New Center of Earth and Environmental Science director connected to soil

By Rich Schnieder, IU Communications specialist:

Soil has always been a presence in the life of Pierre-Andre Jacinthe, who recently took over the reins of the Center on Earth and Environmental Science at IUPUI.

It was the agricultural land around Arcahaie, the village in Haiti where he grew up, that gave the community and its residents a special identity. About 60 percent of the cropland surrounding the village was devoted to what the growers claimed were the tastiest plantains in Haiti.

Plantains and Arcahaie had been closely linked since the time of French colonization, said Jacinthe, an associate professor in the Department of Earth Sciences in the School of Science.

And with that came a reputation of sorts, he says: “If you go anywhere in Haiti and say you are from Arcahaie, they will say, ‘that’s a plantain guy.'”

Pierre-Andre Jacinthe

Pierre-Andre Jacinthe

After finishing high school, Jacinthe knew he would go to university. But which school? He applied for admission to the schools of engineering and agronomy.

Jacinthe tried engineering for two months. When his application to the School of Agronomy was accepted, he was confronted with a choice. He turned to his mom for advice and was told to do what he believed was best for him.

Jacinthe decided to try agronomy. After the first week, he had his doubts but told himself, “I may like this school. Let me try again for another week. ” Four years later, he graduated among the top students of his class.

Soil has been at the center of his academic life ever since.

He attended graduate school in the U.S., earning a master’s at Ball State University in natural resources with a focus on soil chemistry and then a Ph.D. in agronomy with a focus on soil biochemistry at The Ohio State University.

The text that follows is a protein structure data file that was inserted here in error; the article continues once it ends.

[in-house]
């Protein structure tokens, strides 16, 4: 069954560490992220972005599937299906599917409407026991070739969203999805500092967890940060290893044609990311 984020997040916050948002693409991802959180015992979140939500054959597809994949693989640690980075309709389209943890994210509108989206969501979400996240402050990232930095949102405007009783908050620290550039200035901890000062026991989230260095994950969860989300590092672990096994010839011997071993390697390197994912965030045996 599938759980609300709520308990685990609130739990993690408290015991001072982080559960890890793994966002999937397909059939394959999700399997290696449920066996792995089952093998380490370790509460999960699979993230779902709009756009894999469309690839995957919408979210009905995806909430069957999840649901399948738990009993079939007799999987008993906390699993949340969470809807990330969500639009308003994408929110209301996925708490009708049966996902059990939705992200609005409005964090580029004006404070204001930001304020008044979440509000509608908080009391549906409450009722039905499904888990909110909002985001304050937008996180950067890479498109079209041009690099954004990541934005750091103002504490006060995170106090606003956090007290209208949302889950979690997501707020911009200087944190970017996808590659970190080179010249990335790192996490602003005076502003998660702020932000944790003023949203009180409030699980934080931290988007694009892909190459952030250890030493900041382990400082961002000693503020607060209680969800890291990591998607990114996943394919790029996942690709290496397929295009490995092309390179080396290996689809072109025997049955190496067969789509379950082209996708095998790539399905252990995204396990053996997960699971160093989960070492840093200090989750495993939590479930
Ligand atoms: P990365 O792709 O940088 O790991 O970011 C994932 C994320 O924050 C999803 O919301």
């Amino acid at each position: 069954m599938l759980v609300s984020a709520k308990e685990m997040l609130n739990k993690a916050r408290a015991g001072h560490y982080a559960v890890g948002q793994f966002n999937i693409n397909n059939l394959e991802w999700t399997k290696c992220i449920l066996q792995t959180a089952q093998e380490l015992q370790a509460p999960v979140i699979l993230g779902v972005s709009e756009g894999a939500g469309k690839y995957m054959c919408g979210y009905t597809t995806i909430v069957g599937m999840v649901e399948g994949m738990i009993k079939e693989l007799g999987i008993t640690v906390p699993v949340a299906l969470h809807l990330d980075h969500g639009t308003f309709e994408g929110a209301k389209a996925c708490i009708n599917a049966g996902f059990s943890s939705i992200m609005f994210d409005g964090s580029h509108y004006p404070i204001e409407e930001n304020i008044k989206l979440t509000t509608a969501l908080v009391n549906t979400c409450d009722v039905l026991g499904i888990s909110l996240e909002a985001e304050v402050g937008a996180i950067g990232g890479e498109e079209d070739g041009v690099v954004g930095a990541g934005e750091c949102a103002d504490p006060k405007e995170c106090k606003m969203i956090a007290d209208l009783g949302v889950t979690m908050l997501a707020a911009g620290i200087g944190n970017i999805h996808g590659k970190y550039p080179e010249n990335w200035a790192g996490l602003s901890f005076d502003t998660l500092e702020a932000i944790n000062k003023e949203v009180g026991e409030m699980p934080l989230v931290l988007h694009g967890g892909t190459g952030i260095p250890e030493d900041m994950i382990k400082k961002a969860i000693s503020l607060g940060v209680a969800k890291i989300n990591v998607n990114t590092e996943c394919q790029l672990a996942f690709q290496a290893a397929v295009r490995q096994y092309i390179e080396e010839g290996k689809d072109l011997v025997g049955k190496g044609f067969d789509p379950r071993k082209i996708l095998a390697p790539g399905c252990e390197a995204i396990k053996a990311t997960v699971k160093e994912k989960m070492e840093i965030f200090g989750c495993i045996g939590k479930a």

“Even from my second year in college, I knew that my specialty would be soil,” Jacinthe said.

And it’s that specialty that Jacinthe believes serves him well in his role as director of the Center on Earth and Environmental Science.

“If you look at it, you realize the soil is connected to everything. It connects with the air we breathe in a number of ways, and most visibly it connects with the water we all drink every day,” Jacinthe said. “I could not have studied anything more appropriate to prepare for my work at CEES.”

Established by the Department of Earth Sciences in 1997, the urban environmental center has an applied environmental research emphasis that is important in bringing solutions to critical problems and gives CEES its uniqueness.

“I think our research focus on water quality in Central Indiana is well-placed because it is such an important issue,” Jacinthe said. “Most of our drinking water comes from surface sources in an area that is in transition between urban and agricultural areas. Most of things we are doing address that need.”

Jacinthe wants the center to build on its work and be recognized as the place for information on water quality in Central Indiana. “We’d like to be part of the conversation whenever anyone focuses on water quality.”

“Another part of the center that is essential — really important — is to do research, to see that research published and be available to the larger scientific community, and, most directly, to have research that has an impact in Indiana,” he said.

Education is also a key component of the center, including programs for elementary, middle and high school students.

One intriguing project is a collaboration between School of Science and School of Education students at IUPUI, Jacinthe said.

Scientists are often criticized for being poor communicators, while educators are often challenged by a lack of specific science knowledge. In the collaboration between the two schools, education students are helping the future scientists become better communicators, while the future scientists are helping education students deepen their knowledge of science.

Like with crops planted in the soil, “we have this cross-fertilization between science students and education students that hopefully will pay dividends in the future,” Jacinthe said.

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